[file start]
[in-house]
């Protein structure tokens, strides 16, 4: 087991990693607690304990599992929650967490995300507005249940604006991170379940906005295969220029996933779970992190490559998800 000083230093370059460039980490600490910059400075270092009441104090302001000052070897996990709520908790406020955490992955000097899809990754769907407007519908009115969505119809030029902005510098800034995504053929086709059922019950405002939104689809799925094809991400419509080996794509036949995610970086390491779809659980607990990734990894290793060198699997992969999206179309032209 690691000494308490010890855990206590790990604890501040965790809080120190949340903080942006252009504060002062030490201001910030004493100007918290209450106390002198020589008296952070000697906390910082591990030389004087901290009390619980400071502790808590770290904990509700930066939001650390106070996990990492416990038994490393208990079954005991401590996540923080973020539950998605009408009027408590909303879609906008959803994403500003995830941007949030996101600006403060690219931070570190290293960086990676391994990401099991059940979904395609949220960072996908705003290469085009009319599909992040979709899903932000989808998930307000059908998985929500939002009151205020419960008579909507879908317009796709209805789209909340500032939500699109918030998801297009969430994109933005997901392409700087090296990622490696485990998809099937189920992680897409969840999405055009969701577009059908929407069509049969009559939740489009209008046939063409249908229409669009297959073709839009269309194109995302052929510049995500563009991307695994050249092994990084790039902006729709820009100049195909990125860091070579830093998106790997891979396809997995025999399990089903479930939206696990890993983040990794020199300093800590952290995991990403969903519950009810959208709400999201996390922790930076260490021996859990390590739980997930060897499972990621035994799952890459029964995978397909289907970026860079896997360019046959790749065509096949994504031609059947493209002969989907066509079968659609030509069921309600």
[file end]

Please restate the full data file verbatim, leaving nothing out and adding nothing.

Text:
[in-house]
């Protein structure tokens, strides 16, 4: 087991990693607690304990599992929650967490995300507005249940604006991170379940906005295969220029996933779970992190490559998800 000083230093370059460039980490600490910059400075270092009441104090302001000052070897996990709520908790406020955490992955000097899809990754769907407007519908009115969505119809030029902005510098800034995504053929086709059922019950405002939104689809799925094809991400419509080996794509036949995610970086390491779809659980607990990734990894290793060198699997992969999206179309032209 690691000494308490010890855990206590790990604890501040965790809080120190949340903080942006252009504060002062030490201001910030004493100007918290209450106390002198020589008296952070000697906390910082591990030389004087901290009390619980400071502790808590770290904990509700930066939001650390106070996990990492416990038994490393208990079954005991401590996540923080973020539950998605009408009027408590909303879609906008959803994403500003995830941007949030996101600006403060690219931070570190290293960086990676391994990401099991059940979904395609949220960072996908705003290469085009009319599909992040979709899903932000989808998930307000059908998985929500939002009151205020419960008579909507879908317009796709209805789209909340500032939500699109918030998801297009969430994109933005997901392409700087090296990622490696485990998809099937189920992680897409969840999405055009969701577009059908929407069509049969009559939740489009209008046939063409249908229409669009297959073709839009269309194109995302052929510049995500563009991307695994050249092994990084790039902006729709820009100049195909990125860091070579830093998106790997891979396809997995025999399990089903479930939206696990890993983040990794020199300093800590952290995991990403969903519950009810959208709400999201996390922790930076260490021996859990390590739980997930060897499972990621035994799952890459029964995978397909289907970026860079896997360019046959790749065509096949994504031609059947493209002969989907066509079968659609030509069921309600």